However, it is not possible to emasculate teachers completely. Government would be well-advised to take note of this. Teachers have a modicum of control of their work. Teaching is often a solitary activity for the teacher. What the teacher does behind the closed door of the classroom is not usually accessible to those supposed to be keeping an eye on him/her. An unhappy teacher can cause a great deal of harm. No amount of surveillance can arrest this. As teachers you know this better. Dialogue and only genuine dialogue is the only way out. I have in fact been shocked by the militancy of teachers. And even at this moment I am still searching for an explanation. But whatever is that is responsible for the militancy it must be really very grave.

How may you respond ?

There are no prescriptions to offer. However, it is important to realize that the challenges you face as a labour movement are of a global nature. It goes without saying therefore that global challenges demand global responses. Teachers across the world have long realized this. The formation of education international in 1995 was testimony to this realization. In the same way capital has acquired dominance through tncs and supra-national organizations labour too needs to form supra-figures if they are to influence education policy in the global age. If already you are not members of a body such as education international, I urge you to do so as a matter of urgency. Also consider regional bodies. In my mother language we have a saying “tjinyunyi babili, Nkomba woga tjowuluka”.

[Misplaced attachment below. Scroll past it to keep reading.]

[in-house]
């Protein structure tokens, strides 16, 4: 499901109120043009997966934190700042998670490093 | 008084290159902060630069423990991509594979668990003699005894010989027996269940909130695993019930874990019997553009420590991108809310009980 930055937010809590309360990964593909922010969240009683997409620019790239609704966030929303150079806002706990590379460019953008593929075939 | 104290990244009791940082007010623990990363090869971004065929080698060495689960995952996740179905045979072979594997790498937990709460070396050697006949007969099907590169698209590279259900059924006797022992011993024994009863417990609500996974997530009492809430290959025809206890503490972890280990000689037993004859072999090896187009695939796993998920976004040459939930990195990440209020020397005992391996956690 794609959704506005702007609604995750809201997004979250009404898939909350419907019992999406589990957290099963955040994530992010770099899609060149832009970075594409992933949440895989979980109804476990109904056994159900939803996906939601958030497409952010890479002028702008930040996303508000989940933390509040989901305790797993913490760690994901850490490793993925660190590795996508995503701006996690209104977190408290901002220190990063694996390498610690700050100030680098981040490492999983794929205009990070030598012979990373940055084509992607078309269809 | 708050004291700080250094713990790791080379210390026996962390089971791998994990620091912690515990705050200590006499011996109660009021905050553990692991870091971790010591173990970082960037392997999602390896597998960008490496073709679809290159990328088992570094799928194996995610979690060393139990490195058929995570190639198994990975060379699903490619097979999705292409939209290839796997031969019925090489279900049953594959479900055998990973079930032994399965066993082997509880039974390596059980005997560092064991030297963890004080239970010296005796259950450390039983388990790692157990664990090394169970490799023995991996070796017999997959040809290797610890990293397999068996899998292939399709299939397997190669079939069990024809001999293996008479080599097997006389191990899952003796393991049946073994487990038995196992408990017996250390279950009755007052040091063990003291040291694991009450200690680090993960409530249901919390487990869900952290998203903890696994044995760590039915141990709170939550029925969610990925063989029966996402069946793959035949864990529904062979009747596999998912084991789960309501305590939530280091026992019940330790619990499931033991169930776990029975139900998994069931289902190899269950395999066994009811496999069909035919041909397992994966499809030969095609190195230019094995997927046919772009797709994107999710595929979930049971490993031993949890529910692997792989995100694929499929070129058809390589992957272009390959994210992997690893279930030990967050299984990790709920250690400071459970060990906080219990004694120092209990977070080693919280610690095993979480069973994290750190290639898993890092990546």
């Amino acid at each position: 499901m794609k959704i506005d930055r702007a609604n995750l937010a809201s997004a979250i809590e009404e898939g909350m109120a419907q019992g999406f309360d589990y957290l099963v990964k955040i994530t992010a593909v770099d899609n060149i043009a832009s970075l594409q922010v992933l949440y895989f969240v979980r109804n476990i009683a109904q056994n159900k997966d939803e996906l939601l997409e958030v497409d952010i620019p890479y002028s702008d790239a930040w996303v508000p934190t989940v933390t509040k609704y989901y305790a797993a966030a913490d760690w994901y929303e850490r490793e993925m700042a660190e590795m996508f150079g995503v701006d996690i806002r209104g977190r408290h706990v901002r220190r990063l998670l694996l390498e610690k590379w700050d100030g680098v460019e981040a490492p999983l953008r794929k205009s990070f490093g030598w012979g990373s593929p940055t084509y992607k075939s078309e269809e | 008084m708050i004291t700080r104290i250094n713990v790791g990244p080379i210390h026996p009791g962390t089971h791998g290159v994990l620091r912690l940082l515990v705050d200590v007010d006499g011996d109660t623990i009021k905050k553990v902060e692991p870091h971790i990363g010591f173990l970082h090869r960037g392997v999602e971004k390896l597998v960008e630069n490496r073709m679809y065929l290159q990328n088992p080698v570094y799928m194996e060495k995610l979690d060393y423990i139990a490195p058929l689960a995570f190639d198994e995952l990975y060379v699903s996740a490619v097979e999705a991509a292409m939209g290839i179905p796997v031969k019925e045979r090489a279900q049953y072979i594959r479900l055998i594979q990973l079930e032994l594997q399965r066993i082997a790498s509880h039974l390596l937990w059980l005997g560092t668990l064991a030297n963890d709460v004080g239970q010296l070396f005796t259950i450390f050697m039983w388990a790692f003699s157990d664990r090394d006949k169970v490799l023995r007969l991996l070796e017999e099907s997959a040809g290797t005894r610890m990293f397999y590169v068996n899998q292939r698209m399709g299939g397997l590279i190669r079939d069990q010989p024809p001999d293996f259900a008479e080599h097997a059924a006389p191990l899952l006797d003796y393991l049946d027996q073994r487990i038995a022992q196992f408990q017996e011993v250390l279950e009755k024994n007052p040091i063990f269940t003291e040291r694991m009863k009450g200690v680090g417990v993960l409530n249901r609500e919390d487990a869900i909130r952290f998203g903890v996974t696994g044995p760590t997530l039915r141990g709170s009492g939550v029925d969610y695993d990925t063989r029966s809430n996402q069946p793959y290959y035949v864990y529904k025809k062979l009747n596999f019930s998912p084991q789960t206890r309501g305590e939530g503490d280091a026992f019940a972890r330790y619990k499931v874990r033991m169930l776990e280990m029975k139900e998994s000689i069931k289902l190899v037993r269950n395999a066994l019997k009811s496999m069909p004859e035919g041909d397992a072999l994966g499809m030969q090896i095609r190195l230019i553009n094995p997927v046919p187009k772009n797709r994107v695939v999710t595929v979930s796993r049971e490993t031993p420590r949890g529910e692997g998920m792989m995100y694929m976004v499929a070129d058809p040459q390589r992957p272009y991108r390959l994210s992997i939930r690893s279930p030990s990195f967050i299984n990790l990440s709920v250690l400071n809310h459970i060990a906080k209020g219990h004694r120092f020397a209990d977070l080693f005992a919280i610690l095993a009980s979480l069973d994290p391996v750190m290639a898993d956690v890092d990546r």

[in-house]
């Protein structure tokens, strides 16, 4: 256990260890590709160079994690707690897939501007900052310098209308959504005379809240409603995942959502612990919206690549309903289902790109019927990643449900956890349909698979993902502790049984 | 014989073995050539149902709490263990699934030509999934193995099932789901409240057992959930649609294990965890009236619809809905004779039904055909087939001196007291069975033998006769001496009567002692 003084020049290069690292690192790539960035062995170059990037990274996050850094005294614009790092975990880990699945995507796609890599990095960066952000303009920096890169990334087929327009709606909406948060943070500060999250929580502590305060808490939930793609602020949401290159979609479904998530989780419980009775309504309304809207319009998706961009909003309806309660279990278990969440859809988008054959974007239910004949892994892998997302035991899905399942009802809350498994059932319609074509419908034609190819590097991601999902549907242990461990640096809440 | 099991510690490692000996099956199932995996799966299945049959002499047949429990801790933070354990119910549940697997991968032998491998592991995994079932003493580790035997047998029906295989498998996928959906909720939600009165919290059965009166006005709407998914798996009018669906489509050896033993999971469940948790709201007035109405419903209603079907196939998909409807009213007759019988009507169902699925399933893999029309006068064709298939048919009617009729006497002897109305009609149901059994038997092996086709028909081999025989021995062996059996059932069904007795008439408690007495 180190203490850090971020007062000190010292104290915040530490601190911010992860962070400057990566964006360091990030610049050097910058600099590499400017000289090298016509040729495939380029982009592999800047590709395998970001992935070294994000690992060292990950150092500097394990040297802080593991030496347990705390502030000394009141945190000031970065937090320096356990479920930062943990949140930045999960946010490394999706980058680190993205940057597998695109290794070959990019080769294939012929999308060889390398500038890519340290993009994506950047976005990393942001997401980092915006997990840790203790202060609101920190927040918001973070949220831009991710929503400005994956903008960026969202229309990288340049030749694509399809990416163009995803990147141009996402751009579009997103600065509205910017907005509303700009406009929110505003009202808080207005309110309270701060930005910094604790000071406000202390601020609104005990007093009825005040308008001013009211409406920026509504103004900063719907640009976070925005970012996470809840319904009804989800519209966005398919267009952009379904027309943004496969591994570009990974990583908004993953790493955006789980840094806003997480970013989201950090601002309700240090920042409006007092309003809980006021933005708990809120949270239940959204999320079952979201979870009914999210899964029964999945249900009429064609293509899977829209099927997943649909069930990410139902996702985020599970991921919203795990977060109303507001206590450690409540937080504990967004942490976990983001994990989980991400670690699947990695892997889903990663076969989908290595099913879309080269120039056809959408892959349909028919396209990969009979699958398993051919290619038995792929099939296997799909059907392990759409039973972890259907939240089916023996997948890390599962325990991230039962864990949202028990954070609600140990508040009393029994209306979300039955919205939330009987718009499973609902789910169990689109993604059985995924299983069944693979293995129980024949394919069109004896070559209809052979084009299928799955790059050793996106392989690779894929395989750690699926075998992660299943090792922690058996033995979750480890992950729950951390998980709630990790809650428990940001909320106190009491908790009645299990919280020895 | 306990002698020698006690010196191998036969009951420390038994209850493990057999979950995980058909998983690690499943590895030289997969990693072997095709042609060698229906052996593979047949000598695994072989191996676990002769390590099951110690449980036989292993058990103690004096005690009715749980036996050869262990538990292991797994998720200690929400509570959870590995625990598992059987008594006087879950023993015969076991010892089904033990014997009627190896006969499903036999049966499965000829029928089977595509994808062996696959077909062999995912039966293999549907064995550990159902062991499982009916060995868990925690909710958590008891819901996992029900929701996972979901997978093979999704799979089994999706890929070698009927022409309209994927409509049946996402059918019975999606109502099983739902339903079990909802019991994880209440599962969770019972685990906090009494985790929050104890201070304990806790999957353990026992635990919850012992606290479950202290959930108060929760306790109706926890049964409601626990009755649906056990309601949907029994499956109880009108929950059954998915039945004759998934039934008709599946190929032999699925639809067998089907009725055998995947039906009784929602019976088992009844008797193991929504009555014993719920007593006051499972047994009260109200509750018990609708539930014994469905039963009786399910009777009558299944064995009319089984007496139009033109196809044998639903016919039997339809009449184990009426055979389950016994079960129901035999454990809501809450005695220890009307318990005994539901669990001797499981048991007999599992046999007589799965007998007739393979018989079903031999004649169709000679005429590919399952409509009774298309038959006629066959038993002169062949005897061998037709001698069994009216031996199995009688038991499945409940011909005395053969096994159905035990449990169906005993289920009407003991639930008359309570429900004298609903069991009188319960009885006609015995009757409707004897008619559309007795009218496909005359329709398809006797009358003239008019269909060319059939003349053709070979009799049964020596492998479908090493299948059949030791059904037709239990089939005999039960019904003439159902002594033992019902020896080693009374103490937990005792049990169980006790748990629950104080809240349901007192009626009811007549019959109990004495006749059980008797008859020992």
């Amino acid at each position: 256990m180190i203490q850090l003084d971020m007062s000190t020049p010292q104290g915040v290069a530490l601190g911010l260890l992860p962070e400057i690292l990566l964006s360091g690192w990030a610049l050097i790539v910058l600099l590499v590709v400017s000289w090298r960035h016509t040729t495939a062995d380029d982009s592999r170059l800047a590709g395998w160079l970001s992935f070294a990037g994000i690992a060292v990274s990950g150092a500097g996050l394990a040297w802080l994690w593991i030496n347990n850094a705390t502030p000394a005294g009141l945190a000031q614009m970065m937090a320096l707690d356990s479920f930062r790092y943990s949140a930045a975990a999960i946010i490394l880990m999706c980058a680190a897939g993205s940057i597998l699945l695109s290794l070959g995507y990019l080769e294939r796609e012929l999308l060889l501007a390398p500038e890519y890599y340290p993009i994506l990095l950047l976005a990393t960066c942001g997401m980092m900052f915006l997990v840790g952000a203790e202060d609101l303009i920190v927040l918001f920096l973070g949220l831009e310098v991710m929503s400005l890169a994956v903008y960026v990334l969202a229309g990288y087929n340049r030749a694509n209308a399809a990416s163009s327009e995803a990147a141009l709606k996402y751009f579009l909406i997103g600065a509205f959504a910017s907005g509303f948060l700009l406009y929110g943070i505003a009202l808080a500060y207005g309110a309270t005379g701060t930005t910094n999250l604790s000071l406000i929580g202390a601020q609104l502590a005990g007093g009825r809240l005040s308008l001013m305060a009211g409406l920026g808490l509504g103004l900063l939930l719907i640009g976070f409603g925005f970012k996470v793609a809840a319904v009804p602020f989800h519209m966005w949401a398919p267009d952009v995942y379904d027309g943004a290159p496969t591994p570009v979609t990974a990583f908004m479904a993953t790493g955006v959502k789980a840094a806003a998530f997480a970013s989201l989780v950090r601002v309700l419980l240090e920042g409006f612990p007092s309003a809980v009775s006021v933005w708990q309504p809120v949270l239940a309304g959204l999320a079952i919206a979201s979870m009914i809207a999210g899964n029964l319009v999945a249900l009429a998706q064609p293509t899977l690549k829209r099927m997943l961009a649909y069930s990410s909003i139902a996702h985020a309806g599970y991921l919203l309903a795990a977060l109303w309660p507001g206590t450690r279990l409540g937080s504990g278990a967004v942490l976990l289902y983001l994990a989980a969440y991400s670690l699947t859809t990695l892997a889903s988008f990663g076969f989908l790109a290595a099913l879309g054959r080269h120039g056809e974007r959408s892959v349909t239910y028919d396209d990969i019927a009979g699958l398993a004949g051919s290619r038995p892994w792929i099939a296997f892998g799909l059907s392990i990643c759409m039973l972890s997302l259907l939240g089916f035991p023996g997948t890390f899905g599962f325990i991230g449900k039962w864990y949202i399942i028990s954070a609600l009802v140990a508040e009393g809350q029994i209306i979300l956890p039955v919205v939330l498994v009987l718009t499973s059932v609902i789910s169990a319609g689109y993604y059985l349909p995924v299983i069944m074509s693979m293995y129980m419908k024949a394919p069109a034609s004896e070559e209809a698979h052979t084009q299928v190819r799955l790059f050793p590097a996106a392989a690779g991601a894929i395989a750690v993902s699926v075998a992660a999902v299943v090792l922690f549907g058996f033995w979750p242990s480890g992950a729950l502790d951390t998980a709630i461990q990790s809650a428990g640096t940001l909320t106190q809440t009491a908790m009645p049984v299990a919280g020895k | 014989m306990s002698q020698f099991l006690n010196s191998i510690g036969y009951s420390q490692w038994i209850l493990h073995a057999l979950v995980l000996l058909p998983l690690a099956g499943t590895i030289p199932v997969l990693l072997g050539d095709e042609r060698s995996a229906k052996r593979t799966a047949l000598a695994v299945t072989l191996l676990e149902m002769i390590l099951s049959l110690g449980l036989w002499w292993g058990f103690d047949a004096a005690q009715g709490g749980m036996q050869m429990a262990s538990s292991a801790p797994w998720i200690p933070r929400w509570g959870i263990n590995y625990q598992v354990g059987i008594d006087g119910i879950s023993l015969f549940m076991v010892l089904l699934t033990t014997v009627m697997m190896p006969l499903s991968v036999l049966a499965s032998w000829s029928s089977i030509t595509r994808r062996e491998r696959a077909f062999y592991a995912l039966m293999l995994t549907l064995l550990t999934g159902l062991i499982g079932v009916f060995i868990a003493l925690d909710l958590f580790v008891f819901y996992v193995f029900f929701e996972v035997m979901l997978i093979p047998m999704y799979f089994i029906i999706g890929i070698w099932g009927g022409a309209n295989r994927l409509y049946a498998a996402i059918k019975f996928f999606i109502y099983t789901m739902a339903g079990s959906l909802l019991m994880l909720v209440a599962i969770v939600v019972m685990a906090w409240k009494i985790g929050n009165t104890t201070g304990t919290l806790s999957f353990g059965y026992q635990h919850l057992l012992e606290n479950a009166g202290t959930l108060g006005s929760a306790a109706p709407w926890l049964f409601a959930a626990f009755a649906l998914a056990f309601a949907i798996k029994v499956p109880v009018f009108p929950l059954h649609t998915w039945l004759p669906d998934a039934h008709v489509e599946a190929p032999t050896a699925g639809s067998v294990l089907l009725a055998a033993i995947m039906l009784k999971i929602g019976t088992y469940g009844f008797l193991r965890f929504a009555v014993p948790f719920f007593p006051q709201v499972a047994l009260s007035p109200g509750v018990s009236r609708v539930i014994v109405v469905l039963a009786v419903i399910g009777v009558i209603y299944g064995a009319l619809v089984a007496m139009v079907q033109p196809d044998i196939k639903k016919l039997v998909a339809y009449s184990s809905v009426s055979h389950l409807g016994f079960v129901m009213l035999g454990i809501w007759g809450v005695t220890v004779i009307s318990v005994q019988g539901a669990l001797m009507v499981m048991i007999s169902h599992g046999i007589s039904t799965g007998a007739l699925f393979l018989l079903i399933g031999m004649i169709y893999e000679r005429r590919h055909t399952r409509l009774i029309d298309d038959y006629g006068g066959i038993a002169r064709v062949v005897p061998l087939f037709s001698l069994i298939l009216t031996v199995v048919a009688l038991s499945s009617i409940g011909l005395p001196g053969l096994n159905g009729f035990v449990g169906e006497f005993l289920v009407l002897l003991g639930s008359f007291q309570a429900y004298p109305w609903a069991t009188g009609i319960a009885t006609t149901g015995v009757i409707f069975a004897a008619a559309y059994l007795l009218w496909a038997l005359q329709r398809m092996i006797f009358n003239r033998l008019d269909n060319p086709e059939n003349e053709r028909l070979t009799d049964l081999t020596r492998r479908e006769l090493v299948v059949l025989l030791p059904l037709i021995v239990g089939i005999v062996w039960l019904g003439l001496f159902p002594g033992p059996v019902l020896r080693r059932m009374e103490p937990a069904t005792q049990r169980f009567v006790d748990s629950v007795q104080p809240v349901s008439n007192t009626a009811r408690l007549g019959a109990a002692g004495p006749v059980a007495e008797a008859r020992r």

Richard Tabulawa